Throughout the world government by representation, seems only to have been established to disgrace itself and be abolished—its very principle is change, and it sets all system at defiance—it perishes by speedy corruption.—The few representatives can always corrupt themselves by legislative speculations, from the pockets of their numerous constituents —quick rotation, like a succession of terms tenants on a farm, only encreases the evil by rendering them more rapacious. If the executive is changeable, he can never oppose large decided majorities of influential individuals—or enforce on those powerful men, who may render his next election [   ] the rigor of equal law, which is the grand and only object of human society.—If the executive is to be rendered ineligible for a certain period, he will either not do his duty, or he will retire into the unprotected situation of a private individual, with all the sworn animosities of a powerful majority—aristocracy—junto —the cry of the populace, or perhaps the whole combined to pursue him to the grave, or a public execution. The considerate and good, who adorn private life, and such only can be safely trusted in high public station, will never commit themselves to a situation where a consciencious discharge of duty may embitter the evening of life, if not draw down ruin and infamy on themselves and families.—There never was but one man who stepped from the top to the bottom, without breaking his neck, and that was Sylla; and although it is true that whilst he was up, he broke the hearts of the Romans, yet his dying undisturbed in private life, is one of those miracles that must remain forever unexplained. If the aristocracy, or representation of wealth, (the principle of wh[i]ch order is to keep all things as they are, for by confusion they may lose more than they can gain) is also changeable, there then is nothing fixed and permanent in government.—Legislative tyranny commences, and exhibits a perpetual scene of plunder and confusion, fearlessly practised under the sanction of authority and law. It is true that the influence of manners may and will resist for a time; yet that must give way to a general and prevalent corruption—Those who are respectable at home and have permanent [   ] in life, and such only can give stability to government, will not suffer themselves to be mounted up on the wheel of fortune, to be let down again as it turns, the mockery of children and fools.—Where representation has been admitted as a component part of government, it has always proved defective, if not destructive. What then must be the consequence where the whole government is founded on representation? Every American can now answer, it will be at best but—representation of government —with us the influence of manners has been great—it is indeed declining fast; but aided by the solidity of the judiciary establishments, and the wisest code of civil laws, that ever mankind were blessed with, it has hitherto supported the forms of society: But the people are now weary of their representatives and their governments.—We may trace the progress.— One candidate, to recommend his pretensions, discloses and descants on the errors of the preceding administration—The people believe him and are deceived—they change men; but measures are still the same, or injured by the sudden and violent alteration of system—At least the next candidate asserts it is so—is again believed, and his constituents again deceived; a general disgust and sullen silence ensue; elections are deserted; government is first despised, and then cordially hated.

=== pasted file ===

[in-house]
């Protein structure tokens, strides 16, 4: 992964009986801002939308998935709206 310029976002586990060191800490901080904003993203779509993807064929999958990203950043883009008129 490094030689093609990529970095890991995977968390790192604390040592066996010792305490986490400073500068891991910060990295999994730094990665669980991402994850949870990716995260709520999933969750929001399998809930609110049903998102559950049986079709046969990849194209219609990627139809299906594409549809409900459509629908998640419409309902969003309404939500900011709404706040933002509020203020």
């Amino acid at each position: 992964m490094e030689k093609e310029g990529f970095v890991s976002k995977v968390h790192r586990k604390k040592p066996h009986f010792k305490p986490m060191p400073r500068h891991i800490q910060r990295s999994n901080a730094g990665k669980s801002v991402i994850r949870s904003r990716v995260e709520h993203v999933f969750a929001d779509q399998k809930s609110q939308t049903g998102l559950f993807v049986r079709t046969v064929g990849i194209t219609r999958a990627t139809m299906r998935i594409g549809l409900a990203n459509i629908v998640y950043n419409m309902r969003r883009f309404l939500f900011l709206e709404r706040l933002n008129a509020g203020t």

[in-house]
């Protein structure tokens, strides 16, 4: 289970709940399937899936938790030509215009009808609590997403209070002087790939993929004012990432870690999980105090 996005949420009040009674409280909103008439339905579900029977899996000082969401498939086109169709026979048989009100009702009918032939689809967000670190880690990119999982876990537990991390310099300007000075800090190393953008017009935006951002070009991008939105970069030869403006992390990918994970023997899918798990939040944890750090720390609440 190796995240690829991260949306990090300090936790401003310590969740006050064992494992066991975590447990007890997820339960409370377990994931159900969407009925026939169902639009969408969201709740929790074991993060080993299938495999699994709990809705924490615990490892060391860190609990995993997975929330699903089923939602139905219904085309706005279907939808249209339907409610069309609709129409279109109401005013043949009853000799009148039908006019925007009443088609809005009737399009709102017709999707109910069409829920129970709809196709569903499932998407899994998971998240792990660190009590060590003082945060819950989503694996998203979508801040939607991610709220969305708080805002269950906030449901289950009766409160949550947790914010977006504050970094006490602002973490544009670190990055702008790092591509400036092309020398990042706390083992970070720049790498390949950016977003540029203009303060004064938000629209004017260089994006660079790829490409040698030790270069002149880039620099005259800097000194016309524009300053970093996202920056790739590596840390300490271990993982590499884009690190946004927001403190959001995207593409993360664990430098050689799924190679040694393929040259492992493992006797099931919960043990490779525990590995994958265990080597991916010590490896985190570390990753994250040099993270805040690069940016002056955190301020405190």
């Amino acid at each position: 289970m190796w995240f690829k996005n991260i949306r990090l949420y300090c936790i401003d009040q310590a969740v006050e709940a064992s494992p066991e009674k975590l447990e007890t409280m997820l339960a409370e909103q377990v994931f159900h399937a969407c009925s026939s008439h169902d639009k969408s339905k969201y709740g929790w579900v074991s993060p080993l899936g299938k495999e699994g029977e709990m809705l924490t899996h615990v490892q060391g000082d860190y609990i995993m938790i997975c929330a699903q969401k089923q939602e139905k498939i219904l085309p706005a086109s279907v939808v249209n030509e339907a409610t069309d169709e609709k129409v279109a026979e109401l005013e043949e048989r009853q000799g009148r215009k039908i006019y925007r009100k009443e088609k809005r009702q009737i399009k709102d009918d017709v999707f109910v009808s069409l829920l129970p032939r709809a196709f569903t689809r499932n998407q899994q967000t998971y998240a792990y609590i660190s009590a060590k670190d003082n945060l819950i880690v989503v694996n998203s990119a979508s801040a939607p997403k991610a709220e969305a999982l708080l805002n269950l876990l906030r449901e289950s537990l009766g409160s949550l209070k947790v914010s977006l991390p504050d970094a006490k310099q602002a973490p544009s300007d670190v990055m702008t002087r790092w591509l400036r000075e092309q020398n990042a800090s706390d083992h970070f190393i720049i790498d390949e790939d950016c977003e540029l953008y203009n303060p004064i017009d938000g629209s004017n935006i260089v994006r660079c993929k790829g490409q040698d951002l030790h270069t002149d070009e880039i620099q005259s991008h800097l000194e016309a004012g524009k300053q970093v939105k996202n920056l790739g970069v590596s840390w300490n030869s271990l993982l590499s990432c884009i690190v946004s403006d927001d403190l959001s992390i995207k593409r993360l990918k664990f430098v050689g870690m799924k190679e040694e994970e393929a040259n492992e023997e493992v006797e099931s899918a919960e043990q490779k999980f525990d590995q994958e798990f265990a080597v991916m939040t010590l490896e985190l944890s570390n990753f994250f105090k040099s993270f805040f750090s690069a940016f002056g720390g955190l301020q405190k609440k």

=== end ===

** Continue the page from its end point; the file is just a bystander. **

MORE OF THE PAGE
There can be no fixed and permanent government that does not rest on the fixed and permanent orders and objects of mankind.—Government on paper may amuse, but we pay dear for the amusement, the only fixed and permanent order with us at present are the YEOMANRY, and they have no power whatever,—unless the right of changing masters at a certain period, and devolving on their changeable representatives their whole political existence—may be called power—The order of GENTRY, with us, is not a fixed and permanent order at all, and if they attempt to erect themselves into one at present, it is usurpation, and they will be pulled down; and yet, in my opinion, such an order is essential to a perfect government, founded on representation.—Every other mode of introducing wealth into power, has proved vicious and abominable.—With us delegates become by selection, themselves a species of subaltern aristocracy—they intrigue with the senates, who by a refined mode of election are a misbegotten, side blow, representation of wealth, and they both form an imperfect aristocracy, on the worst principles on which that order can be admitted into government—and the democratic influence which is thus amalgomated and not divided, but unformed becomes vicious from its impotence.

These defects spring from our attempting to erect republican fabrics on the ruined and imperfect pillars of an old corrupt monarchy—not less absurd, than to expect the limbs to perform the functions of life, after cutting off the head.—The opposition which brought Charles the first to the block, was composed of some of the ablest and most virtuous characters that ever adorned any age or clime—Hampden, Pym, Selden, Sir Harry Vane, Sydney, Marvell and many others.—They pursued their old model—attempted to form a government by representation which was at first steadied and restrained by the best senate in the world, (the English House of Lords)— the two houses soon disagreed, and there being no third power to interpose, the representatives, voted the House of Lords useless—new modelled the government into a single branch, and then began to plunder most unmercifully —At last Cromwell kicked them all out of doors, and after his tyrannical usurpation and death, the nation were very happy to take shelter again under the regal government, and even restored an unworthy family (which they had irritated beyond forgiveness) to the throne.

A Farmer.

(To be continued.)